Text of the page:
Income for Life

By Tammy Flanagan

February 19, 2010

The topic of withdrawing funds from the Thrift Savings Plan is always a subject of great interest at my pre-retirement seminar presentations. The March issue of Money magazine, contains a short article claiming that one of the best ways to ensure your retirement savings last is to buy an immediate annuity, which provides a monthly payment for life.

So what options does a federal retiree have with a TSP annuity?

What Is a TSP Annuity?

The options to withdraw your investment from the TSP after you retire include taking a lump-sum payment, electing a series of monthly payments and purchasing an annuity. Keep in mind you can do a combination of all three options. For example, you can choose to receive 30 percent of your balance as a lump sum (you can transfer some or all of it to an IRA); 30 percent as a series of monthly payments (either a set dollar amount or payments computed based on your life expectancy); and the remaining 40 percent can be used to purchase an annuity.

The lump-sum option to transfer some or all your TSP funds to an IRA and the series of payments option both require you to continue to manage the balance in your investment to receive payments. Once purchased, the annuity provides a steady stream of income for life. To read more about the TSP withdrawal options, click here.

Whether you use some or all your plan investments to purchase a life annuity, this choice boils down to removing money from your TSP account and allowing the TSP to purchase a life annuity for you from MetLife Insurance Co. MetLife has been the provider for the TSP annuity program since it began in January 1988; the insurance company has assets of more than $120 billion, with more than 320 million individual annuity contracts and group pension certificates in force. In exchange for your money, MetLife pledges to send you a check every month for the rest of your life.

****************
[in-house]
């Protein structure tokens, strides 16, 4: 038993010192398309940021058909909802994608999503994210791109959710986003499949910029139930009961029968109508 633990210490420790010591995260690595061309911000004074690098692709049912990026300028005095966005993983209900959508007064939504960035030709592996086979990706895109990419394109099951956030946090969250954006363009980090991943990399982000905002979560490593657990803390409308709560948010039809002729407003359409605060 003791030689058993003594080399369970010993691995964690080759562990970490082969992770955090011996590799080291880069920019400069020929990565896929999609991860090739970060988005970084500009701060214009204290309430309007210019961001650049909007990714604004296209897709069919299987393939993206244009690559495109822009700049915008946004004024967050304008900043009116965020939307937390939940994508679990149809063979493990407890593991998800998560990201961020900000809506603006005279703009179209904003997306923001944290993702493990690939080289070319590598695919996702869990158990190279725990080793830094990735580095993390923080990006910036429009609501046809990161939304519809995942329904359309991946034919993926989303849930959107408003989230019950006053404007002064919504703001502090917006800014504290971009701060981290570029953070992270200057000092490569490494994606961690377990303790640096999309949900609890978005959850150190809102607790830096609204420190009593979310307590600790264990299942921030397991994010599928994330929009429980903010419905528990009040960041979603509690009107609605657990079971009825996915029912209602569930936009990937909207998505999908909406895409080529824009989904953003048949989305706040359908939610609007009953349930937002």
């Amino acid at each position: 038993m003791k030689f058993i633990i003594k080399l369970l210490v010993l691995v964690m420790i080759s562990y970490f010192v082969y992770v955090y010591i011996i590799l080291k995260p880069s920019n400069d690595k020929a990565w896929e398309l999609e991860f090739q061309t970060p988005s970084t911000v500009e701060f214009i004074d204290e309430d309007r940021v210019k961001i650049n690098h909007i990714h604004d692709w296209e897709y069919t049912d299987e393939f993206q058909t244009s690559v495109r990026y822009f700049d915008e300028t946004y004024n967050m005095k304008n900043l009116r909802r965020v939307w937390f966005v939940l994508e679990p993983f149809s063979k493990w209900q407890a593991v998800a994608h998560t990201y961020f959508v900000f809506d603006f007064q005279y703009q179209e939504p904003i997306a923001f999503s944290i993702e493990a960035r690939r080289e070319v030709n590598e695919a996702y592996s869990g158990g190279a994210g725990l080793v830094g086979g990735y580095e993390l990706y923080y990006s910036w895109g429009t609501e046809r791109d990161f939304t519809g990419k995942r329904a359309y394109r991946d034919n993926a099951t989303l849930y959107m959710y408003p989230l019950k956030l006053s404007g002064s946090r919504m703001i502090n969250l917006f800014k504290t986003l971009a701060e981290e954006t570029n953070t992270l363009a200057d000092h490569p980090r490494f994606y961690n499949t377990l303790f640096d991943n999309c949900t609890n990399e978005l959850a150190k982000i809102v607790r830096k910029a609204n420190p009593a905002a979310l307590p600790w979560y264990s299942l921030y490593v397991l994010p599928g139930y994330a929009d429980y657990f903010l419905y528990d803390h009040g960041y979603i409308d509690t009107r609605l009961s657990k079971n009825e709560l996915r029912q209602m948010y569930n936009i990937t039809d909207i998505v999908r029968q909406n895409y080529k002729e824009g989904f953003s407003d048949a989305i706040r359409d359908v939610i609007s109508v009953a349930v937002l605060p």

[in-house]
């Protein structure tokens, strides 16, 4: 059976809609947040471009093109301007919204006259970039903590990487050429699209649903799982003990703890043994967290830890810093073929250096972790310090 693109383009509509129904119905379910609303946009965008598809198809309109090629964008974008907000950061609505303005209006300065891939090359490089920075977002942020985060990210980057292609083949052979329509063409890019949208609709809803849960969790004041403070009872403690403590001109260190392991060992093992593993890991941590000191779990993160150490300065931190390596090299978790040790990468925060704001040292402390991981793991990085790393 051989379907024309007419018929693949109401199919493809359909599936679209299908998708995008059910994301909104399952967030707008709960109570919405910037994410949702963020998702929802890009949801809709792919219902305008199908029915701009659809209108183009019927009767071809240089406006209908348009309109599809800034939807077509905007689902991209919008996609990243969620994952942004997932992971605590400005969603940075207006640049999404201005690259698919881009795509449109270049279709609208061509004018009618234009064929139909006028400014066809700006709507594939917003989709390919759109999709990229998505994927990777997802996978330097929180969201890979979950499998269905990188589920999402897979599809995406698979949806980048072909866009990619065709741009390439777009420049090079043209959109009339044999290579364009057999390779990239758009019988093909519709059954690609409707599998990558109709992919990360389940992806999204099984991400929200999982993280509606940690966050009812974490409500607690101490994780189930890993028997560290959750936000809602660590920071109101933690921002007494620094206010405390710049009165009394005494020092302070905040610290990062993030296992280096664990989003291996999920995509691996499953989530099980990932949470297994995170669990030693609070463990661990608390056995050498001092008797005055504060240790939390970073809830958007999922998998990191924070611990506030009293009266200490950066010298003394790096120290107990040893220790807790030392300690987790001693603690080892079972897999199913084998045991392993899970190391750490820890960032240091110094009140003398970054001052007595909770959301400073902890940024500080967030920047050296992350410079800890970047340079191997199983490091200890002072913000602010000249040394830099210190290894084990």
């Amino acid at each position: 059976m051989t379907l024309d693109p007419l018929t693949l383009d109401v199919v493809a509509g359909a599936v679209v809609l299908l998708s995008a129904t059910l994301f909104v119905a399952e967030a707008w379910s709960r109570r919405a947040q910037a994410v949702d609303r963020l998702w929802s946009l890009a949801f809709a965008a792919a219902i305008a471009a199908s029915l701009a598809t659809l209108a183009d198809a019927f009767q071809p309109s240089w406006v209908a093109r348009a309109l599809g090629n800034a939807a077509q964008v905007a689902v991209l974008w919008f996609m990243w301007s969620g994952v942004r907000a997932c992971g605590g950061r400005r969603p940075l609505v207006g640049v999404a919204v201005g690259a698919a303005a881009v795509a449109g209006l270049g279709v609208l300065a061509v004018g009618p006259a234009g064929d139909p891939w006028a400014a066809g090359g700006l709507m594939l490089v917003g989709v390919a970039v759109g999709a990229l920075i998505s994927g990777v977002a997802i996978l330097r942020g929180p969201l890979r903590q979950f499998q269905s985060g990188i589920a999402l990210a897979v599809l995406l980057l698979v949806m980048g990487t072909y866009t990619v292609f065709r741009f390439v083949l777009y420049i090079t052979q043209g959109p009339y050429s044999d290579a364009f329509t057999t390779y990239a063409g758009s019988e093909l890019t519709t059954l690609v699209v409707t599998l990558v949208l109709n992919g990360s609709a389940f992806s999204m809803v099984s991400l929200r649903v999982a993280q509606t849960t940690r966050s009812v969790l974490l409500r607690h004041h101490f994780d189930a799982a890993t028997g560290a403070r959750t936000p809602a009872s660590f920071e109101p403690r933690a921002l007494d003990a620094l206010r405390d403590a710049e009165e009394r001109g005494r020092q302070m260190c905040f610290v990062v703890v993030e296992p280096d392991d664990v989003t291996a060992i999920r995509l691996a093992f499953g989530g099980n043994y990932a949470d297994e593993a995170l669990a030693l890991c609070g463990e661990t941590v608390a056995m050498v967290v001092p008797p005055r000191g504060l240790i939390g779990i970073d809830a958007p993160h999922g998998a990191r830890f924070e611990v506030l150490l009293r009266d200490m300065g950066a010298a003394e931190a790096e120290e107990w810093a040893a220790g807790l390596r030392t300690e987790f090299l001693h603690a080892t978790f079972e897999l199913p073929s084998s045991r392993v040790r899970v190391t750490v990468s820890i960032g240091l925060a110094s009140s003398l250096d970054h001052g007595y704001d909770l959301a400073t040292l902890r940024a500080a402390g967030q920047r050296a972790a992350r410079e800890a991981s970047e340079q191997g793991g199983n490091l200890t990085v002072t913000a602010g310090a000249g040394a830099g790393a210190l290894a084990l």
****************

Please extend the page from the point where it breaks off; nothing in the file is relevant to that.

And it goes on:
The advantage of this option is you'll have no more worries about the stock market and no fear of running out of money. Ironically, those are the two reasons why many people don't pursue this option because they think they can make more money by keeping their funds invested and diversified. And looking at a lump sum of $250,000 or more, it is tempting to think that it would be hard to spend that much money over your remaining lifetime.

How Does It Work?

The insurance company will compute your monthly payment based on the answers to the following questions:

Let's look at some examples. The following case studies were calculated using the annuity calculator on the TSP Web site.


The advantages of purchasing a TSP annuity include:


The disadvantages of purchasing an annuity include:

If you have additional questions about the annuity option or the TSP in general, tune in to "For Your Benefit" on Monday, Feb. 22 at 10 a.m. on Bob Leins and I are hosting the show with our guests from the Federal Retirement Thrift Investment Board, Executive Director Greg Long and Thomas Trabucco, director of external affairs. E-mail or call 877-936-9333 to get answers to your questions. If you miss Monday's segment, the show will be archived so you can listen to it anytime, or download it to a portable device.

Tammy Flanagan is the senior benefits director for the National Institute of Transition Planning Inc., which conducts federal retirement planning workshops and seminars. She has spent 25 years helping federal employees take charge of their retirement by understanding their benefits.

By Tammy Flanagan

February 19, 2010